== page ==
A bus lane near Fifth Street and Rhode Island Avenue Northeast. (Calla Kessler/The Washington Post)

District officials say they have a plan to speed up buses stuck in downtown’s traffic gridlock.

Beginning next month, up to 70 buses an hour will breeze through new dedicated bus lanes along H and I streets, according to the District Department of Transportation, an experiment officials hope will improve bus service beyond the corridor and help stabilize declining ridership.

The lanes, part of a pilot program, will be in effect from 7 a.m. to 10 a.m. and 4 p.m. to 7 p.m. June 3 through Sept. 30, and will carry more than a dozen bus routes serving the downtown core. Bicycles, charter and school buses, as well as marked taxis will be allowed to use the lanes, officials said. Other vehicles will be allowed in the lanes to make a right turn.

“We see this as the beginning of really speeding up the implementation of bus lanes and delivering high-quality transit,” said Cheryl Cort, policy director for the Coalition for Smarter Growth. “We will bring back the riders that we have been losing and we will attract new riders because it is going to become a fast, efficient and inexpensive way to get where you need to go.”

The project comes as the District tries to encourage more commuters to ride the bus. It is offering free rides on the D.C. Circulator, the city’s six-route bus system, and recently announced plans to build a transitway on K Street NW. The city also is moving forward with a dedicated bus lane on 16th Street NW, one of the busiest bus corridors in the region.

“A large share of all bus riders every day are moving through these corridors and they are often stuck in traffic,” Cort said. “Bus lanes are a crucial tool to changing that.”

Transit advocates are excited about the new lanes and about the possibility of reviving an extensive network of bus lanes that disappeared after the Metro system was built. The nation’s capital stands out as a major Northeast city that does not have a network of dedicated bus lanes in its downtown. Baltimore, Philadelphia and New York all have such networks.

To make the bus an attractive alternative for commuters, advocates and transportation experts say, service must be fast and reliable. Bus lanes could help solve chronic problems such as crowding, bunching and delays.

The H Street lane will stretch from Pennsylvania Avenue NW to 14th Street NW; the I Street bus lane will start at 13th Street NW and end at Pennsylvania Avenue NW.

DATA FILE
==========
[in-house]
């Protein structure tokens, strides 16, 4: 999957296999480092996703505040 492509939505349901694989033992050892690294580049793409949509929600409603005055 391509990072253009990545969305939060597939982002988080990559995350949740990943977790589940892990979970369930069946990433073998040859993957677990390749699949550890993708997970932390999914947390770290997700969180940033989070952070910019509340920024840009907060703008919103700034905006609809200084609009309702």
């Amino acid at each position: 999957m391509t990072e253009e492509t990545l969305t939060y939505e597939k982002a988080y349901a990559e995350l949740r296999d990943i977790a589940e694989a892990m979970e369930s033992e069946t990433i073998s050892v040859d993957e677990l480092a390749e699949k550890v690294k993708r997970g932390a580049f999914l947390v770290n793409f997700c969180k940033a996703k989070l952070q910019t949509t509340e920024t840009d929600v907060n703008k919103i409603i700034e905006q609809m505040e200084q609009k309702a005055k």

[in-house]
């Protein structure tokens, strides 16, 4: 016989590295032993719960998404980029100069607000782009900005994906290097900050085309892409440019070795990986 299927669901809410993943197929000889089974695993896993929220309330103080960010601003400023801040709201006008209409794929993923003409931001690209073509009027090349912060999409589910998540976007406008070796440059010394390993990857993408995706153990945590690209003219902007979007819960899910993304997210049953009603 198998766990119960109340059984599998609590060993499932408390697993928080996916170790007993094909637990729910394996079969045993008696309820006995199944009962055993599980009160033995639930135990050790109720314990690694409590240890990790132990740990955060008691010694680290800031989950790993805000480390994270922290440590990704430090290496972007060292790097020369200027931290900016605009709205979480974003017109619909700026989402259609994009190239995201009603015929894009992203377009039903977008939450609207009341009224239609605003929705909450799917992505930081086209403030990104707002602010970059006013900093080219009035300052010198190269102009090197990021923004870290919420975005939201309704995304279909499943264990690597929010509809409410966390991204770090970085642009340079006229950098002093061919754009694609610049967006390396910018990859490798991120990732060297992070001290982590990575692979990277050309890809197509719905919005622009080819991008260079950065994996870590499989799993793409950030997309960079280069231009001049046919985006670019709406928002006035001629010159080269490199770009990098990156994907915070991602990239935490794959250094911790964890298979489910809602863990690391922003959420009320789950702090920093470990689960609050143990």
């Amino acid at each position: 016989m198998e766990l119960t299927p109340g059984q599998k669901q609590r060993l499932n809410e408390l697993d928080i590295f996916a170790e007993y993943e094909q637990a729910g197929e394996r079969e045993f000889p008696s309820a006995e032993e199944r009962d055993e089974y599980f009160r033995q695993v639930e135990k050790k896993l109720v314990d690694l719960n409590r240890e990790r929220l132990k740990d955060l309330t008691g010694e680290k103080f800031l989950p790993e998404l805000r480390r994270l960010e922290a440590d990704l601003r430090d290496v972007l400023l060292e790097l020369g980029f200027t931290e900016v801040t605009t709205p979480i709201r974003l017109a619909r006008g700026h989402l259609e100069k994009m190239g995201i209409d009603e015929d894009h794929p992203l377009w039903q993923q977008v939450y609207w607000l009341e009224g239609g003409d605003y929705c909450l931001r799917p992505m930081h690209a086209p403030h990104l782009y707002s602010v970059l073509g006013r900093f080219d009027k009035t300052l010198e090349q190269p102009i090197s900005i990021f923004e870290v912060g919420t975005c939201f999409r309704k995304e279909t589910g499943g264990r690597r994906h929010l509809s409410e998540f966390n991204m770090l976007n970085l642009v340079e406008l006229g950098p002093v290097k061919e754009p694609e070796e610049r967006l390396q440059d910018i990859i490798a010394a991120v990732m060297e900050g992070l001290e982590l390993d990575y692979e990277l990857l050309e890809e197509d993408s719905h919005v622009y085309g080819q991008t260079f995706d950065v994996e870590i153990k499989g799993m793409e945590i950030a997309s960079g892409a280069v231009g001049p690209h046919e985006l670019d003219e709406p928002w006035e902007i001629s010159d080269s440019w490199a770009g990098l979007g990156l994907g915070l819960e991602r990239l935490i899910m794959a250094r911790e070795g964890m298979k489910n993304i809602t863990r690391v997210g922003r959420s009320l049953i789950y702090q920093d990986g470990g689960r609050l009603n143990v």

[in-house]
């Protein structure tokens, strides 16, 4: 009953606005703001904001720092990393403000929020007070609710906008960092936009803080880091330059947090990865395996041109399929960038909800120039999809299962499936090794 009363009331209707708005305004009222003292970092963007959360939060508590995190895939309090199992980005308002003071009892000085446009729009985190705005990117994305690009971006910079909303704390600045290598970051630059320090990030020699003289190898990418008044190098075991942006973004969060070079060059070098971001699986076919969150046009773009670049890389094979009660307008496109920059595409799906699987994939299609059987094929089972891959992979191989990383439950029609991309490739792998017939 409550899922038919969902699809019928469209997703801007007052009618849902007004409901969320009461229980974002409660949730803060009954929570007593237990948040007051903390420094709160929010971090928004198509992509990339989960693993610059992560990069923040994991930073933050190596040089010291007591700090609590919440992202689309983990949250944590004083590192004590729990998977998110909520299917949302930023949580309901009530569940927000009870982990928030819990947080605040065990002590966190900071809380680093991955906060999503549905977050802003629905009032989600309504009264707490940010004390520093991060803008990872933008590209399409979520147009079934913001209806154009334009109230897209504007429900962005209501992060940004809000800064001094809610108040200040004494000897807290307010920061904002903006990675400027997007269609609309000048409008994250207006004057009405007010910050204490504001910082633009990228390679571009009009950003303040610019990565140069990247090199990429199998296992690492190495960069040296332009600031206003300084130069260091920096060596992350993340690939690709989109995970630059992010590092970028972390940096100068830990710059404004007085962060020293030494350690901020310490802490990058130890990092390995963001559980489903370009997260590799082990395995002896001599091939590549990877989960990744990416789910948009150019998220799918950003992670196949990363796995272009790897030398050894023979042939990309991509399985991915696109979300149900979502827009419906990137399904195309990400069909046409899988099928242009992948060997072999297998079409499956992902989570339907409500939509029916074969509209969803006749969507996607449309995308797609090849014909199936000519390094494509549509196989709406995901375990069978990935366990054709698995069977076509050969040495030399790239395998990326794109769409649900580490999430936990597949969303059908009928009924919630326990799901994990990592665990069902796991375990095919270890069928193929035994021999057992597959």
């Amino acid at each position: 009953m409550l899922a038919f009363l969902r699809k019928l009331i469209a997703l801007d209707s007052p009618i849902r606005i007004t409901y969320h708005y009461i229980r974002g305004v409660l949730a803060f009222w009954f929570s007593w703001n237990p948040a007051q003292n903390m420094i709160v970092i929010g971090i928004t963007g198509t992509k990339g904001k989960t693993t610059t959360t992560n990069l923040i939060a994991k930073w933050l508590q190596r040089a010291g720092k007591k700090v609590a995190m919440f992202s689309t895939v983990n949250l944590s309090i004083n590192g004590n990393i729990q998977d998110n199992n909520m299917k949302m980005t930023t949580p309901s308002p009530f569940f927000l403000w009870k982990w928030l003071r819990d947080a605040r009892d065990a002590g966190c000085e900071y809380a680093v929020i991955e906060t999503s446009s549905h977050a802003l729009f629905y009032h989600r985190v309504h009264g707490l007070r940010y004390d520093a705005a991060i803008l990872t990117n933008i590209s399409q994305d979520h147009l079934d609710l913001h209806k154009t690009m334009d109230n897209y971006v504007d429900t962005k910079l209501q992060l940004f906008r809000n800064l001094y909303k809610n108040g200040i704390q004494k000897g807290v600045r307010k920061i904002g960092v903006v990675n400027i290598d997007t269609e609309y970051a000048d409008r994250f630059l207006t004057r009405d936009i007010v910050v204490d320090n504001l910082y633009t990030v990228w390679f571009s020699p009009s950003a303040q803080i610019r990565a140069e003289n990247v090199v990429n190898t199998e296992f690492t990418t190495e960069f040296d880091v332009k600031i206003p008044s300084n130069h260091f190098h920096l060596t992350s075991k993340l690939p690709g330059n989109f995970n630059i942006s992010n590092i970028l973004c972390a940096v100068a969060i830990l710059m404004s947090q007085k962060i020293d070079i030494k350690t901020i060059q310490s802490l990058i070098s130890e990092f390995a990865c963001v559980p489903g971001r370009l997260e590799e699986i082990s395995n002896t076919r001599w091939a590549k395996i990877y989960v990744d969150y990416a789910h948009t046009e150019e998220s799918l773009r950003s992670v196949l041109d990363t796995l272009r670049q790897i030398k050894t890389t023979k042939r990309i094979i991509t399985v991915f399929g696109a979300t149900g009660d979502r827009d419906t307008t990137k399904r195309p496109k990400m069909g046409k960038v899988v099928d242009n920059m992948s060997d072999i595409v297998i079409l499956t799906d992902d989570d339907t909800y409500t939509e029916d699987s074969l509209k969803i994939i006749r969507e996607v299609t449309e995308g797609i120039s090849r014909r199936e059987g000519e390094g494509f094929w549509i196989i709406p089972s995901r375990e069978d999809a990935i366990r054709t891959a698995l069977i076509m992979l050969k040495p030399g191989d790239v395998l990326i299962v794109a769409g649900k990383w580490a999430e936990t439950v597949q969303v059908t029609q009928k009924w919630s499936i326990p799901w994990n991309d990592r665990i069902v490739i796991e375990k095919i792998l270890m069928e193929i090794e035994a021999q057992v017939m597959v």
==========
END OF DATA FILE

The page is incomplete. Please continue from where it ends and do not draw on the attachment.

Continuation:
While the lanes will launch as a summer pilot program, District officials say they anticipate they could become permanent after an evaluation. Drivers in the area will notice new signage and red paint markers, including “Bus Lane” messages on the road.

Thousands of bus riders are often stuck behind traffic traveling at speeds of less than 10 miles per hour. The routes traveling through H and I streets, carrying commuters from multiple wards of the District, regularly hit choke points entering downtown. Buses traveling on some of downtown’s most popular routes sometimes crawl at 3 mph during the morning commute.

"What we are talking about here is improving the performance of all transit by making that one corridor much more efficient,” DDOT Director Jeff Marootian said.

Marootian said the H and I streets lanes will ensure riders have a faster, more reliable commute.

The new additions make up about 1.4 miles of bus lanes downtown. Three years ago, the city opened a bus lane on a four-block stretch, a short third-of-a-mile of Georgia Avenue NW near Howard University.

Mayor Muriel E. Bowser’s $122 million redesign of K Street into a more transit-friendly boulevard would add about two miles of bus lanes by 2025. The city is also moving forward with a decade-old plan to implement dedicated bus lanes along 16th Street NW, which brings thousands of commuters from Silver Spring into downtown Washington.

Transportation officials say they anticipate the lanes will yield better results than did a “pop-up” bus lane on Rhode Island Avenue last year, which was added to ease commutes during a six-week shutdown of Metro’s Brookland and Rhode Island Avenue stations on the Red Line. Lack of enforcement of the 12-block bus lane did little to discourage cars from using it, and Metrobuses also encountered cars and other vehicles parked in the lane.

Officials said red paint will clearly mark the bus lane, and they will use signage to ensure commuters know the rules. D.C. police and the Department of Public Works, which enforces parking regulations, will be conducting enforcement to keep drivers out of the bus lane, officials said. The city is also exploring the possibility of adding camera enforcement of bus lanes.